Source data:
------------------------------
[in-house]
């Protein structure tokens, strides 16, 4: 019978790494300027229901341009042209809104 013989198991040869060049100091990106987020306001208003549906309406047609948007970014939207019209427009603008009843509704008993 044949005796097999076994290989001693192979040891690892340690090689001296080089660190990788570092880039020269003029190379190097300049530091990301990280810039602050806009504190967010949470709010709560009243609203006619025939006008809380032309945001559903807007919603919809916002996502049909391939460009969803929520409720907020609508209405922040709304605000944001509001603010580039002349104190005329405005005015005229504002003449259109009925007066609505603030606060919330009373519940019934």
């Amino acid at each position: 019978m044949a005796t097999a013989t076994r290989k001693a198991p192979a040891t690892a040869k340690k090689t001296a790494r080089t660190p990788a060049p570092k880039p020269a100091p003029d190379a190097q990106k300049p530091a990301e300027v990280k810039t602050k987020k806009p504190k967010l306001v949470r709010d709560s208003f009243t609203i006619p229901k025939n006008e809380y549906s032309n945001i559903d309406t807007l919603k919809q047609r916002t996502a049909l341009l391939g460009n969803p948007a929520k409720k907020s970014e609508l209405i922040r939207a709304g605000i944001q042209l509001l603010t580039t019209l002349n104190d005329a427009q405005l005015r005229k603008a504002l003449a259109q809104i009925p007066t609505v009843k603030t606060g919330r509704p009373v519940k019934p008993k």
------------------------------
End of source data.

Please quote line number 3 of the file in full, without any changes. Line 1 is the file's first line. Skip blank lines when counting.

């Amino acid at each position: 019978m044949a005796t097999a013989t076994r290989k001693a198991p192979a040891t690892a040869k340690k090689t001296a790494r080089t660190p990788a060049p570092k880039p020269a100091p003029d190379a190097q990106k300049p530091a990301e300027v990280k810039t602050k987020k806009p504190k967010l306001v949470r709010d709560s208003f009243t609203i006619p229901k025939n006008e809380y549906s032309n945001i559903d309406t807007l919603k919809q047609r916002t996502a049909l341009l391939g460009n969803p948007a929520k409720k907020s970014e609508l209405i922040r939207a709304g605000i944001q042209l509001l603010t580039t019209l002349n104190d005329a427009q405005l005015r005229k603008a504002l003449a259109q809104i009925p007066t609505v009843k603030t606060g919330r509704p009373v519940k019934p008993k």